Dark brown eyeliner, and black-brown mascara. Most black mascaras are quite blue-black, too cool and harsh for you warmer skin and eyes.

Dark Autumn greens, blues and purples

Dark Autumn greens, blues and purples

If you like more colourful makeup, use any of the accent colours in your palette. Olive is beautiful, bringing out the green in the eyes, or plums and orchids to contrast. 

Dark Autumn reds

Dark Autumn reds

Blush and lip colours come from the red, plum and peach area of your palette. All will work on you, but most women will find their perfect shade is somewhere within this range, so trial and error may be necessary here.

Dark Autumn colours allow for a very wide range of looks, as you can see below.

Related: Makeup Looks in 12 Tones

Smoky eyes and nude lips work on no-one better than a Dark Autumn. The eye is warmed, often bronzed, and be careful not to go too light on the lip. Choose a peachy-brown colour from the palette.

For maximum drama swap the nude lip for a deep, vampy one, like merlot or fig.

The pin-up look can also be done, with flicked liner, a beige eyeshadow instead of white, and a deeper, warm red lip. 

Bronzer is a quintessentially Autumnal product, and so the bronze goddess look works here too. Make sure the bronzer is not too orange (better for True Autumn) or ashy (Soft Autumn).

For a simple, natural day look, wear a wash of beige or brown eyeshadow, black-brown mascara, a smoked-peach lip or a sheer berry one, and add a bit of the lip colour to the cheeks. It doesn’t take much when the colours are perfect.

I don’t recommend highlighter for Dark Autumn. 

Autumns in their own colours have beautiful velvety skin, and melting, captivating eyes. 

The highest shine and lightest colour on the face is in the eyes. That’s part of what gives them their sparkle, and compels our attention. 

Creating higher shine or lighter lights somewhere else on the face will dull your eyes and make you look sweaty, not glowy.

This certainly doesn’t mean you have to avoid shimmer altogether. Metallic eyeshadows can be fabulous here, especially in the medium or deeper colours, like bronze or antique gold. But be careful with light shades, because many have a white reflect, which will just be unflattering on you as the True Winter white drape was.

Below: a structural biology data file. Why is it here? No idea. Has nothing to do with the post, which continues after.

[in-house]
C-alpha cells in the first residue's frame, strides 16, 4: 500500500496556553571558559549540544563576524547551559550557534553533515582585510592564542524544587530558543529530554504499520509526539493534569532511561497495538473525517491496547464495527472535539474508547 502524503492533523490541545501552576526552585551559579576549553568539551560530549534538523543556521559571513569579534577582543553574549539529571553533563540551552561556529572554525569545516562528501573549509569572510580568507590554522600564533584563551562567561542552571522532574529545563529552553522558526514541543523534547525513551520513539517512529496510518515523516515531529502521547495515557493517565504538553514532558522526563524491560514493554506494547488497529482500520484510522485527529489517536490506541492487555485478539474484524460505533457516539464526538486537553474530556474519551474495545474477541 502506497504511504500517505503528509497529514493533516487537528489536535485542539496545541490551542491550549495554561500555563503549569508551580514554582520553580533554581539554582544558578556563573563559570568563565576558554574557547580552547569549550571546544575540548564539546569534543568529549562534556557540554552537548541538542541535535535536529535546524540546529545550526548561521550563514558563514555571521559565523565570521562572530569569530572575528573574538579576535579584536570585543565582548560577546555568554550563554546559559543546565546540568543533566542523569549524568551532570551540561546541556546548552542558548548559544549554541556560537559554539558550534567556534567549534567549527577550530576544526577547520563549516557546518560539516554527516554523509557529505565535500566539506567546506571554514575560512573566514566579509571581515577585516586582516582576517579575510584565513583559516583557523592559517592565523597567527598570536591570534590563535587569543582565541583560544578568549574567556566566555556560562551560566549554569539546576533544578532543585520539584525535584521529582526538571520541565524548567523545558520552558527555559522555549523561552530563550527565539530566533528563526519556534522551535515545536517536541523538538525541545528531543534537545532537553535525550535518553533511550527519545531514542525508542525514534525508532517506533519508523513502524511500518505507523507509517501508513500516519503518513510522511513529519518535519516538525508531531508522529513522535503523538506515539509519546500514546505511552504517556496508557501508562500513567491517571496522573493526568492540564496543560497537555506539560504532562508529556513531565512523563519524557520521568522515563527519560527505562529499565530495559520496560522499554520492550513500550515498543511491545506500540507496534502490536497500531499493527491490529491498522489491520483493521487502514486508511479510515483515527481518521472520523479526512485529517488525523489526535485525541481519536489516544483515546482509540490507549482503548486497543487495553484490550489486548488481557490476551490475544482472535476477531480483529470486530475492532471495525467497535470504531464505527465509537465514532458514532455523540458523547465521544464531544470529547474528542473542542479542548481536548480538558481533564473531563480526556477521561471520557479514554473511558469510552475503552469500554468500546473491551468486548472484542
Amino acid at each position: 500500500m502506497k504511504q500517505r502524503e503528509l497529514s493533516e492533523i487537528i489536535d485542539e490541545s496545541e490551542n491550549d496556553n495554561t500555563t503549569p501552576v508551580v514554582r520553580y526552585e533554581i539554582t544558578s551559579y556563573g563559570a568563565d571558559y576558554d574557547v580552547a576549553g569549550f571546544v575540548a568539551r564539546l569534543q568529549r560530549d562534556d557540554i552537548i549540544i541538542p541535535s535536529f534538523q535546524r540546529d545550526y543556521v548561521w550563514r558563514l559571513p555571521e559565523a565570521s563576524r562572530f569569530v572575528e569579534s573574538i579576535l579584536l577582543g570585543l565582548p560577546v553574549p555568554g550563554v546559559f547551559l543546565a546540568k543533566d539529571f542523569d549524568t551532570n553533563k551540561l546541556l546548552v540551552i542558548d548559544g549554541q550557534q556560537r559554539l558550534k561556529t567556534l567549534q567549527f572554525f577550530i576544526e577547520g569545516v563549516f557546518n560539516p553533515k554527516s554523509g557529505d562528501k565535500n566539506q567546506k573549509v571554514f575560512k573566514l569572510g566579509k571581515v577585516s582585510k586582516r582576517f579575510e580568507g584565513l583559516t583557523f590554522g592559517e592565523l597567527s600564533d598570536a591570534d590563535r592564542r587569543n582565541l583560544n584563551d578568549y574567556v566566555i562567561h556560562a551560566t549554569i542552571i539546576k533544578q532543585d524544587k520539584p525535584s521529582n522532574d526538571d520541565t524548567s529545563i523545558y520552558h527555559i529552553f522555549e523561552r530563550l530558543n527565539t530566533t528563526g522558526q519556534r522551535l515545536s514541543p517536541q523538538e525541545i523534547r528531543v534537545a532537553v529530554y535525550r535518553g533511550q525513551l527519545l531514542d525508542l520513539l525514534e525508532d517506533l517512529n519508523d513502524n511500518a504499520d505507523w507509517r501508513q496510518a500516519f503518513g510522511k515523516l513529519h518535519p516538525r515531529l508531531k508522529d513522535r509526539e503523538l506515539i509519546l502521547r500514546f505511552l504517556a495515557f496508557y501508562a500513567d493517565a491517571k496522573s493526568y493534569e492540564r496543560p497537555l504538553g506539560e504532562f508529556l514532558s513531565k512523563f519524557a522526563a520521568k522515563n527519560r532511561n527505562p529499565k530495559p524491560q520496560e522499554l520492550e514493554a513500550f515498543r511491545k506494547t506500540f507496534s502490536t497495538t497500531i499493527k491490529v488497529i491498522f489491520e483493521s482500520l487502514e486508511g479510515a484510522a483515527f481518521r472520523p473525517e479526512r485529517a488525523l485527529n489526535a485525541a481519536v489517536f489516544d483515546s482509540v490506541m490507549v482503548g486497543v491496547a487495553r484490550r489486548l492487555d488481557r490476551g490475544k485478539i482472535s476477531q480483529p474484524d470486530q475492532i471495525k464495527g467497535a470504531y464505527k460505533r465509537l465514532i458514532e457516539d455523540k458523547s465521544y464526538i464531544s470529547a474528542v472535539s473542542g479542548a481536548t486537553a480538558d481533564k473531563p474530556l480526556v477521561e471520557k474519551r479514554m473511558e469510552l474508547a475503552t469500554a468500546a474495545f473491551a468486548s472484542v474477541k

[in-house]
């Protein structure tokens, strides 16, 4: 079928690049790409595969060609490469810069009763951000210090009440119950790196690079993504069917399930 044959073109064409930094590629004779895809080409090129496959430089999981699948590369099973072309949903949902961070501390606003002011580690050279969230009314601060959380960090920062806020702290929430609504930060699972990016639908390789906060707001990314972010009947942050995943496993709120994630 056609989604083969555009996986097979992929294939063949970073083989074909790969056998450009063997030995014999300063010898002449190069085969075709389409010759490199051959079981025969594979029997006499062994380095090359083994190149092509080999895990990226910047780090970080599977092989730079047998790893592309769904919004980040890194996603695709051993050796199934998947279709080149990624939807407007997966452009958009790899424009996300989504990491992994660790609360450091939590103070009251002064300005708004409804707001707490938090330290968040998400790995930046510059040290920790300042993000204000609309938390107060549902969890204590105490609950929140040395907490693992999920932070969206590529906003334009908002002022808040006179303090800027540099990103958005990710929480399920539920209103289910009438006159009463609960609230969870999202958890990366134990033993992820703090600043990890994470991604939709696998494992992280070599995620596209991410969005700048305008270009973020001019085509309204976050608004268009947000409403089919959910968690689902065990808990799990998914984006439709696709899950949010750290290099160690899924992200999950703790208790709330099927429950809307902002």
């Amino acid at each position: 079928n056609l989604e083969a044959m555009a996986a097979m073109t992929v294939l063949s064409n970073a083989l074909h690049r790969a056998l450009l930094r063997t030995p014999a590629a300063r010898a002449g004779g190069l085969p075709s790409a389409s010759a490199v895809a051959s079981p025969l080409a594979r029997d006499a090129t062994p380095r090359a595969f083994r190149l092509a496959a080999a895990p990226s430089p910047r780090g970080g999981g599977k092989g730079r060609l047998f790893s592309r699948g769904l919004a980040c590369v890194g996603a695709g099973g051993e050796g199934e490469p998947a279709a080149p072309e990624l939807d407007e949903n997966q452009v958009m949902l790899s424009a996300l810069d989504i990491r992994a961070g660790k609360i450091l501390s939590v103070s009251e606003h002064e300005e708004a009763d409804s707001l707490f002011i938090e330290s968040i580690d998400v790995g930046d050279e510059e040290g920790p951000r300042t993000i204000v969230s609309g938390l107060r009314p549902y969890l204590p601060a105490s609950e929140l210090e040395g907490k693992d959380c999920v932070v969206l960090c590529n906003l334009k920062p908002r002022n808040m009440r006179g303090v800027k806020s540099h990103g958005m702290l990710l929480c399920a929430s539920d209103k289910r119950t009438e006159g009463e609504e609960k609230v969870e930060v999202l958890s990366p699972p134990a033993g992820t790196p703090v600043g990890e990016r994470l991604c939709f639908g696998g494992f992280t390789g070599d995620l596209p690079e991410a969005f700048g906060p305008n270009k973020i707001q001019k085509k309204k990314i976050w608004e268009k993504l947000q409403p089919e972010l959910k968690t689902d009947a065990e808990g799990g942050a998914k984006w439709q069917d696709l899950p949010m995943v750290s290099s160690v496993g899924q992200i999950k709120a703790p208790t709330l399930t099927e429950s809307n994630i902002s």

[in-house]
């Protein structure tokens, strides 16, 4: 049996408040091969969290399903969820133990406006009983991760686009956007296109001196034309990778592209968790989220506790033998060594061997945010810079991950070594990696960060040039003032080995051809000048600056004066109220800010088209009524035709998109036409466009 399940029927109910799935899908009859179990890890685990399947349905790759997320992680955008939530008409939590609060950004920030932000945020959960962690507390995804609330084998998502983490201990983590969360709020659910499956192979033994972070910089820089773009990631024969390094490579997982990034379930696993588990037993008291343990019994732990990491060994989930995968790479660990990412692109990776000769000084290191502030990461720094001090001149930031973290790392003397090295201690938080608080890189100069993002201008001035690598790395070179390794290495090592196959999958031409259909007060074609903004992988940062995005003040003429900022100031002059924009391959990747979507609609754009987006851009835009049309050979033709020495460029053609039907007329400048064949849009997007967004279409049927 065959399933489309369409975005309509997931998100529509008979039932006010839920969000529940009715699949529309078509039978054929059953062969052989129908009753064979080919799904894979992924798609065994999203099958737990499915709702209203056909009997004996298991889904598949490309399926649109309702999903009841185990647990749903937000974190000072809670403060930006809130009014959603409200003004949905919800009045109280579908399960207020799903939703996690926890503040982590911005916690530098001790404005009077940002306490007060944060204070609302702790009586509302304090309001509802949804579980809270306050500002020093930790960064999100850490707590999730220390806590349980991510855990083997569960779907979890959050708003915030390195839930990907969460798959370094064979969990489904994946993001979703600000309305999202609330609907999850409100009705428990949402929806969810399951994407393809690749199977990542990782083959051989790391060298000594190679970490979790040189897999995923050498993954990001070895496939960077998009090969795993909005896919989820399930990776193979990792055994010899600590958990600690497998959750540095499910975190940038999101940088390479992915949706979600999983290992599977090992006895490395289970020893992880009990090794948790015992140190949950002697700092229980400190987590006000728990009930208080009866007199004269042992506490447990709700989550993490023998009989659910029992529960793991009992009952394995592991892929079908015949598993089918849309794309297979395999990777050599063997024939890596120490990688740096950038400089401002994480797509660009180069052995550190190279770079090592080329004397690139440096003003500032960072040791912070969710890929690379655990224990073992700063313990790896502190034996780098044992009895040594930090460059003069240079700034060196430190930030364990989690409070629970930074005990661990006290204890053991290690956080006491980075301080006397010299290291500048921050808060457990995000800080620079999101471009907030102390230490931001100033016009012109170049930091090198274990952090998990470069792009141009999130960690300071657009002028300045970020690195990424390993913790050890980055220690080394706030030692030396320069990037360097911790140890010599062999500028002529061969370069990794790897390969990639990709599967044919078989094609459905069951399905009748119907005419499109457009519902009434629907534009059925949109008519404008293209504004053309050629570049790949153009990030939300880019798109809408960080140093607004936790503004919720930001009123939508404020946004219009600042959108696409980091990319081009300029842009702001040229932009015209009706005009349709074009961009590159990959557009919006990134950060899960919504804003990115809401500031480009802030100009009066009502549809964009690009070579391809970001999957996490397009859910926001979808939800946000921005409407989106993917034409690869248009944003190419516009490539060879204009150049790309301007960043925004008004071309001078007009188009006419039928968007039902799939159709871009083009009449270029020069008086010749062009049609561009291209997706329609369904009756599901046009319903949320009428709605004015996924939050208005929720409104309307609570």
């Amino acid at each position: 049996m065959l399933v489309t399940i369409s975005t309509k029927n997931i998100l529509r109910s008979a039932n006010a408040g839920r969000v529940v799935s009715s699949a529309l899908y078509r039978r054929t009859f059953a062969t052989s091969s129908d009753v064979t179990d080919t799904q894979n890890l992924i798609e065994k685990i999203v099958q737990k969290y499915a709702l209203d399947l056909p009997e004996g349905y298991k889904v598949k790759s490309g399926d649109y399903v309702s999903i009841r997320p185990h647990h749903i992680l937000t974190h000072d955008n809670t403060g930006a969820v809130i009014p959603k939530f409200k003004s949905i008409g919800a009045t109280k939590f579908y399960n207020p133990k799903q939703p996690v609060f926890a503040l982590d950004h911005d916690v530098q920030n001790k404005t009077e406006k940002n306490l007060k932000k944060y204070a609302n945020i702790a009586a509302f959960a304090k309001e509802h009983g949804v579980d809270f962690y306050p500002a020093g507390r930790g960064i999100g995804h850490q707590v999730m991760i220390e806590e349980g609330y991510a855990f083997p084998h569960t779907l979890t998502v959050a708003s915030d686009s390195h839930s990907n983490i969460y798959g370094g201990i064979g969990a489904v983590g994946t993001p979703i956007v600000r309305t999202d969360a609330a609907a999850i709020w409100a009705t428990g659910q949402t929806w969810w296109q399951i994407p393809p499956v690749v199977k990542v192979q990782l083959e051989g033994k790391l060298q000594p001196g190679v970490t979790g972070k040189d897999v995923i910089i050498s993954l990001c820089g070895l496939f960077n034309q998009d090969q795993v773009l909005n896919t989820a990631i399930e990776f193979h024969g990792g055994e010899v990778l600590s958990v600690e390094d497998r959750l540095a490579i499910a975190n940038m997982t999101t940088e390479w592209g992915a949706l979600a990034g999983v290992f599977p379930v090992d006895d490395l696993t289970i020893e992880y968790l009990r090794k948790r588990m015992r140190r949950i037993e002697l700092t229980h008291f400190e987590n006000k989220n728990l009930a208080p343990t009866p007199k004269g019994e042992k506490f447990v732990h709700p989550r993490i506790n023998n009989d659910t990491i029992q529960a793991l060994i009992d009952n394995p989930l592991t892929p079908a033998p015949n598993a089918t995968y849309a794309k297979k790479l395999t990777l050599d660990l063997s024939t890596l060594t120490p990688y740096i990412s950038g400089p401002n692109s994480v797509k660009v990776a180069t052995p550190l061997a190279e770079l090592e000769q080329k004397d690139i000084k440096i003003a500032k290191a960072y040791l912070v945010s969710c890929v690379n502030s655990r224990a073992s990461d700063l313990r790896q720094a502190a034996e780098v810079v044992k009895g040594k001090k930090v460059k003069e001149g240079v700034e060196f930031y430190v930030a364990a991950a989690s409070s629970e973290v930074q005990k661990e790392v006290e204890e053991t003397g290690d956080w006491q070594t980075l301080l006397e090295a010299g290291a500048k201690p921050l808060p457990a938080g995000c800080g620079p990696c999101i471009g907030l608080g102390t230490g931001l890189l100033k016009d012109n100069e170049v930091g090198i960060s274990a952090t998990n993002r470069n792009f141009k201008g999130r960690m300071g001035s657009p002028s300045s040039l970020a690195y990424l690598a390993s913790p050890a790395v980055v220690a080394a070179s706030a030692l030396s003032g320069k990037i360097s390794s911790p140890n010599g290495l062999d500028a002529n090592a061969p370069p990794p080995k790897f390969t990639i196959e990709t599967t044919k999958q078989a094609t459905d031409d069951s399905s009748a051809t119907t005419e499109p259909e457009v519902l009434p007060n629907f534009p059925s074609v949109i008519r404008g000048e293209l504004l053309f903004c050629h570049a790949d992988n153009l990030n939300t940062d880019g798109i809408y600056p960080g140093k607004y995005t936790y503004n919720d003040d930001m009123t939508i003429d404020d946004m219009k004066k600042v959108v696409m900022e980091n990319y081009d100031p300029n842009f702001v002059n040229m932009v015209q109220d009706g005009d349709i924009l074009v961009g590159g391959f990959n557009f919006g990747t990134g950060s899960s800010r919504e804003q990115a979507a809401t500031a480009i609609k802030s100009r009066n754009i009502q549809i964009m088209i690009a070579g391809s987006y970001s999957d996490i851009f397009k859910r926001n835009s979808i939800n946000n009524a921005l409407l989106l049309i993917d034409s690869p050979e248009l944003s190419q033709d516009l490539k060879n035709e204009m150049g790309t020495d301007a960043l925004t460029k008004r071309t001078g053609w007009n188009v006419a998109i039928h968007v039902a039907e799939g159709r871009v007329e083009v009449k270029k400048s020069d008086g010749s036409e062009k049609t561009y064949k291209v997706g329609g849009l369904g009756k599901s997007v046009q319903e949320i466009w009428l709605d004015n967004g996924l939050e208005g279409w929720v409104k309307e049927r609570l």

This is also worth remembering if you whiten your teeth — if you make them whiter than the whites of your eyes, your eyes can dull by comparison, and it’s hard for other people to focus on anything but your teeth. 



If you’re getting married, congratulations! 

Wearing your suit or dress and accessories (like a boutonnière or bouquet) in your colours will bring out your best on your wedding day. 

A Dark Autumn suit could be in your warm black, merlot, deep forest green, or navy. In some of the images below a white shirt is shown, because they’re so ubiquitous as to be unavoidable. Choose your beige instead, or one of your deep colours for more drama.

For a classic wedding dress you can go with beige or antique ivory. In that case you can add depth in a sash on the dress, in your bouquet, jewellery and makeup. Or choose a coloured dress, like gold or merlot.

You can also use these colours in your cake, flowers, table settings and decorations to create a beautiful, romantic wedding.


Living spaces

Autumn colours are widely used in interior design, because the natural earthy colours create a homely atmosphere. 

Dark Autumn adds some depth and drama, so are not quite as ubiquitous as the other two Autumns. But as you can see below, they create beautiful, enchanting living spaces.


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Dark Autumn: The Ultimate Guide — Everything you need to know about the Dark Autumn tone